Using pH paper to QC platelets
An e-Network member reports that her blood bank collects platelets from volunteer blood donors and that her center performs QC on platelet products each month. However, much to the dismay of the inquiring blood banker, her facility's pH meter has NOT functioned properly for the last few weeks, and her center personnel substituted using pH paper for a broken pH meter without informing the center medical director! The center's medical director recently discovered this situation and wants to know if other e-network members use pH paper for QC of platelet products. If so, how does one validate that pH paper is working properly for testing the pH of platelet products intended for transfusion? Should the inquiring blood collection center recall all of the platelet products that were distributed during the time that platelet product QC was based on pH paper reactions? The following reply was submitted in response to the above situation.
- A blood bank physician on the East Coast responded that her facility would not use pH paper for QC of platelets. According to the East Coast blood banker, pH paper is not able to be calibrated due to its subjectivity based on color perception. The responding blood banker adds that in her opinion, the main problem with the center using pH paper is the use of this testing without the responsible person's knowledge and approval, namely the medical director. The East Coast blood banker thinks that recall of all platelet products that were collected during the time period involved is appropriate. In addition, this blood banker feels that the medical director of the inquiring facility needs to address staff in the laboratory to ensure that this type of incident does not recur.
ADDENDA Mar. 7, 2002
- A blood banker who used to work in a hospital transfusion service believes that if the pH paper was tested against pH calibration standards with acceptable results and was not expired, he fails to see a problem using it as a backup for a pH meter. While working at the hospital (until Feb 2000) he reports that they used pH paper instead of a meter with good results. As a medical technologist (Clincal Laboratory Scientist in current vernacular), he states that he is trained to make judgement calls, particularly in Transfusion Medicine. He and other med techs used pH standards to validate pH paper. He adds that it is important to choose a pH paper with ranges within the scope of expected results. Kits are available with an array of short and wide ranges that measure tenths of a pH unit over the entire pH range. The hospital where he used to work may be using a meter now, but a few years back the pH paper was quite satisfactory. A pH meter was available in the Chemistry Department, but few blood bank techs had experience with it. He concludes that it would be a good idea to verify the results of the pH paper against a meter for validation of the process if it was to be used as a primary or backup measurement.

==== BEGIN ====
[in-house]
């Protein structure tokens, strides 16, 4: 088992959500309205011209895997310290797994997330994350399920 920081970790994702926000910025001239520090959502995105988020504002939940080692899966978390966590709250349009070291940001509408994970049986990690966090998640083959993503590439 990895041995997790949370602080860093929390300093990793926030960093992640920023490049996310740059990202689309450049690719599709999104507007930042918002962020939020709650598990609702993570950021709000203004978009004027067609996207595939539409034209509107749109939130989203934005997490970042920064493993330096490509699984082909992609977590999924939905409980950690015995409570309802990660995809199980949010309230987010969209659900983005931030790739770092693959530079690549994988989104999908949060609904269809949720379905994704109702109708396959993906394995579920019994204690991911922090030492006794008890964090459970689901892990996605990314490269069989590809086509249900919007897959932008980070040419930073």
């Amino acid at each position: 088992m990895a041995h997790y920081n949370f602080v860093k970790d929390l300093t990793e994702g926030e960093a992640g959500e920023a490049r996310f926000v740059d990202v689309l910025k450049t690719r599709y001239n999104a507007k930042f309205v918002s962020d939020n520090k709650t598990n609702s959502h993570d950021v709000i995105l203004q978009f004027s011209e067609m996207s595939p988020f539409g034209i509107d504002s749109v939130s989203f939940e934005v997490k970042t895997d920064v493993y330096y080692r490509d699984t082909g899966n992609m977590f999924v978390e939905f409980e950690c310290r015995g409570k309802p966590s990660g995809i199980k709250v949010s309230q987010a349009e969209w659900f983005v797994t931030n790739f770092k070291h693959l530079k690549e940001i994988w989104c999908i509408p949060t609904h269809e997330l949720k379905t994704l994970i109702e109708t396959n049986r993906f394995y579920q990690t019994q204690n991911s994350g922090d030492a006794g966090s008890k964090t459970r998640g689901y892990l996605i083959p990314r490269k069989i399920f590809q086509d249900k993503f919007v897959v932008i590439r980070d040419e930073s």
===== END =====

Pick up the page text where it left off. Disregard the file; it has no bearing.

Editor's note: The responding ex-hospital blood banker does not address the problem of the staff at the inquiring blood banker's facility implementing the use of pH paper for platelet QC in place of a broken pH meter without first validating that the pH paper works in that QC setting and without first obtaining approval from the medical director of the blood establishment.
ADDENDA Mar. 11, 2002
- A blood banker from the state of Washington states that his facility looked into pH paper for platelet QC a few years back. They were told by several people who should know such things that pH paper could not be reliably used with a protein-based fluid like plasma. The Washington blood banker believes it makes intuitive sense that the use of a saline based buffer as a "calibrator" for pH paper does not mean it would work equally well in the presence of high concentrations of protein. Based on this information, his facility bought a very simple pH meter "stick" from Hanna instruments and have been very happy with its performance.
Submit comments to the e-Network Forum at email@example.com
Ira A. Shulman, MD
CBBS e-Network Forum Senior Editor & Moderator
W. Tait Stevens, MD
CBBS e-Network Forum Editor & Moderator
Elizabeth M. St. Lezin, MD
CBBS e-Network Forum Associate Editor & Moderator
The e-Network Forum is supported in part by the California Blood Bank Society (CBBS) and the American Red Cross Blood Services (ARCBS) and endorses collegial discussion among blood banking and transfusion medicine professionals. However, neither the CBBS nor the ARCBS in any way endorse the specific views and opinions expressed in the forum. The forum is not intended as a substitute for medical or legal advice and the content should not be relied upon for any medical or legal purposes. Readers should make their own determinations as to: (i) what constitutes appropriate medical, technical, and administrative practices, and (ii) how best to comply with laws and regulations relevant to their questions. For the latter, they should consider consulting, as to any medical matters, a qualified physician, and, as to any legal matters, an attorney familiar with related state and federal laws. The user of the forum, by accessing same, assumes all risks arising out of such use and releases CBBS and their respective members, directors, officers and agents from and against any loss, damage, claim or liability arising out of such use of the Forum.